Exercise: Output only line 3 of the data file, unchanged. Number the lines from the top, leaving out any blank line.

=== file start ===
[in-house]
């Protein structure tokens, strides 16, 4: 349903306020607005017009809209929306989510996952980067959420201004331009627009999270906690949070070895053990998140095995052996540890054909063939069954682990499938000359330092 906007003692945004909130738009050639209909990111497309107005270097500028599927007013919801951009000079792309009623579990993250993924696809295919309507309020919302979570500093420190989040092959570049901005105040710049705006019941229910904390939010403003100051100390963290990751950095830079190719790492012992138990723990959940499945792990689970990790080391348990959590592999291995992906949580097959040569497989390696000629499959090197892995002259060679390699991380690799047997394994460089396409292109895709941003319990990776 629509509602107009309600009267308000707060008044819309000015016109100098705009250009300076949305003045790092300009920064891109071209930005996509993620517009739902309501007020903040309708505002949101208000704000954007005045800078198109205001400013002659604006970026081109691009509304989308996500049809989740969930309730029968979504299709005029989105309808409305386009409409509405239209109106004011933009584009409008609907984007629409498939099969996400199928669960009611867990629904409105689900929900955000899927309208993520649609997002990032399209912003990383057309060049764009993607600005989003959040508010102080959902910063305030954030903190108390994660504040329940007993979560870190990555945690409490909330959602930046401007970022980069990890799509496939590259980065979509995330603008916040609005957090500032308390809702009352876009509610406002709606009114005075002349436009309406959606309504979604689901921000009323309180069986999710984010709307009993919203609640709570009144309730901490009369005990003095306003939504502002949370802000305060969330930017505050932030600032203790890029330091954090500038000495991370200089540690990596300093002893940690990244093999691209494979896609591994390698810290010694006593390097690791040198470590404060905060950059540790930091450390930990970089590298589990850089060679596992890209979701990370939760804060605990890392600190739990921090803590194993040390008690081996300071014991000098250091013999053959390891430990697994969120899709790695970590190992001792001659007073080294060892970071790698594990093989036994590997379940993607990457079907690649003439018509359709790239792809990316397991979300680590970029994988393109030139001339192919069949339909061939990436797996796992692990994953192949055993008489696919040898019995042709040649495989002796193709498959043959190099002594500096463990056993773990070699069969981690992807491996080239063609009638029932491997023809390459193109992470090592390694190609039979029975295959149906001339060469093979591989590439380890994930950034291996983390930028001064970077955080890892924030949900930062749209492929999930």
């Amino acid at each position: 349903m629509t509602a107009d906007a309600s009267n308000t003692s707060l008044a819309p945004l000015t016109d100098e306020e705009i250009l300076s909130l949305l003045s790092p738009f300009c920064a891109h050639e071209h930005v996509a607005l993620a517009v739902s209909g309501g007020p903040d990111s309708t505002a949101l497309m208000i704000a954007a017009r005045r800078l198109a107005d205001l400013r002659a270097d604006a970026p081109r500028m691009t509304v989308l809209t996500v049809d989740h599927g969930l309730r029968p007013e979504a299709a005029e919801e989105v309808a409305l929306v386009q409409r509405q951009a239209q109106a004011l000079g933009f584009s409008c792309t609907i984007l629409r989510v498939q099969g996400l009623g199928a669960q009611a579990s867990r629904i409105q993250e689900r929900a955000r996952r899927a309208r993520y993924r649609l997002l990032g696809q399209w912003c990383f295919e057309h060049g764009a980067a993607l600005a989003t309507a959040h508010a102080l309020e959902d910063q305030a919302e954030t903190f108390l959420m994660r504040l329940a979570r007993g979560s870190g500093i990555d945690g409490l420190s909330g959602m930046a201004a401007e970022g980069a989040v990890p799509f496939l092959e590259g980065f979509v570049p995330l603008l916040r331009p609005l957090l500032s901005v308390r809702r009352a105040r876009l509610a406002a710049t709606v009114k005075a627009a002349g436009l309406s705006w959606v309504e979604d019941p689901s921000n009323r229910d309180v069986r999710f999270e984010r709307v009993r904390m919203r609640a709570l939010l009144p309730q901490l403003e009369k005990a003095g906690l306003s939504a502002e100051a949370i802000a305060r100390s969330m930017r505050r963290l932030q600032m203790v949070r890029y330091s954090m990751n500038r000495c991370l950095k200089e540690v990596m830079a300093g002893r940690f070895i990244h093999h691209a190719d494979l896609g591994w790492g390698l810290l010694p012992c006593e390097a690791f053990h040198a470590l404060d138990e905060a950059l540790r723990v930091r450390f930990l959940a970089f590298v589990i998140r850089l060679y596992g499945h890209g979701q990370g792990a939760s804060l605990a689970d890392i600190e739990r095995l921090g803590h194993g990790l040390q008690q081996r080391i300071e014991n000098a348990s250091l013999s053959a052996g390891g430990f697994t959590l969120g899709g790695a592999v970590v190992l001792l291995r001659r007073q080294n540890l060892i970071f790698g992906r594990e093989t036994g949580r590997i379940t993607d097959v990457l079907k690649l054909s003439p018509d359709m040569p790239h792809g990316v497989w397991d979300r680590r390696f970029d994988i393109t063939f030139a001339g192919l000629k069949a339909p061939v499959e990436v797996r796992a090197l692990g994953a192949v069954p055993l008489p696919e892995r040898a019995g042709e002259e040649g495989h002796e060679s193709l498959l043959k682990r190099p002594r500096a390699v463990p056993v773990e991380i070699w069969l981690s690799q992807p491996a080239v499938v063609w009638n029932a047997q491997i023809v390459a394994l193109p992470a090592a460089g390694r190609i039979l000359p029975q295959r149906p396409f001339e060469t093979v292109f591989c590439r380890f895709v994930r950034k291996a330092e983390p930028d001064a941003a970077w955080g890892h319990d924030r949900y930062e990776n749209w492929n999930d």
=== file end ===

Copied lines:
């Amino acid at each position: 349903m629509t509602a107009d906007a309600s009267n308000t003692s707060l008044a819309p945004l000015t016109d100098e306020e705009i250009l300076s909130l949305l003045s790092p738009f300009c920064a891109h050639e071209h930005v996509a607005l993620a517009v739902s209909g309501g007020p903040d990111s309708t505002a949101l497309m208000i704000a954007a017009r005045r800078l198109a107005d205001l400013r002659a270097d604006a970026p081109r500028m691009t509304v989308l809209t996500v049809d989740h599927g969930l309730r029968p007013e979504a299709a005029e919801e989105v309808a409305l929306v386009q409409r509405q951009a239209q109106a004011l000079g933009f584009s409008c792309t609907i984007l629409r989510v498939q099969g996400l009623g199928a669960q009611a579990s867990r629904i409105q993250e689900r929900a955000r996952r899927a309208r993520y993924r649609l997002l990032g696809q399209w912003c990383f295919e057309h060049g764009a980067a993607l600005a989003t309507a959040h508010a102080l309020e959902d910063q305030a919302e954030t903190f108390l959420m994660r504040l329940a979570r007993g979560s870190g500093i990555d945690g409490l420190s909330g959602m930046a201004a401007e970022g980069a989040v990890p799509f496939l092959e590259g980065f979509v570049p995330l603008l916040r331009p609005l957090l500032s901005v308390r809702r009352a105040r876009l509610a406002a710049t709606v009114k005075a627009a002349g436009l309406s705006w959606v309504e979604d019941p689901s921000n009323r229910d309180v069986r999710f999270e984010r709307v009993r904390m919203r609640a709570l939010l009144p309730q901490l403003e009369k005990a003095g906690l306003s939504a502002e100051a949370i802000a305060r100390s969330m930017r505050r963290l932030q600032m203790v949070r890029y330091s954090m990751n500038r000495c991370l950095k200089e540690v990596m830079a300093g002893r940690f070895i990244h093999h691209a190719d494979l896609g591994w790492g390698l810290l010694p012992c006593e390097a690791f053990h040198a470590l404060d138990e905060a950059l540790r723990v930091r450390f930990l959940a970089f590298v589990i998140r850089l060679y596992g499945h890209g979701q990370g792990a939760s804060l605990a689970d890392i600190e739990r095995l921090g803590h194993g990790l040390q008690q081996r080391i300071e014991n000098a348990s250091l013999s053959a052996g390891g430990f697994t959590l969120g899709g790695a592999v970590v190992l001792l291995r001659r007073q080294n540890l060892i970071f790698g992906r594990e093989t036994g949580r590997i379940t993607d097959v990457l079907k690649l054909s003439p018509d359709m040569p790239h792809g990316v497989w397991d979300r680590r390696f970029d994988i393109t063939f030139a001339g192919l000629k069949a339909p061939v499959e990436v797996r796992a090197l692990g994953a192949v069954p055993l008489p696919e892995r040898a019995g042709e002259e040649g495989h002796e060679s193709l498959l043959k682990r190099p002594r500096a390699v463990p056993v773990e991380i070699w069969l981690s690799q992807p491996a080239v499938v063609w009638n029932a047997q491997i023809v390459a394994l193109p992470a090592a460089g390694r190609i039979l000359p029975q295959r149906p396409f001339e060469t093979v292109f591989c590439r380890f895709v994930r950034k291996a330092e983390p930028d001064a941003a970077w955080g890892h319990d924030r949900y930062e990776n749209w492929n999930d």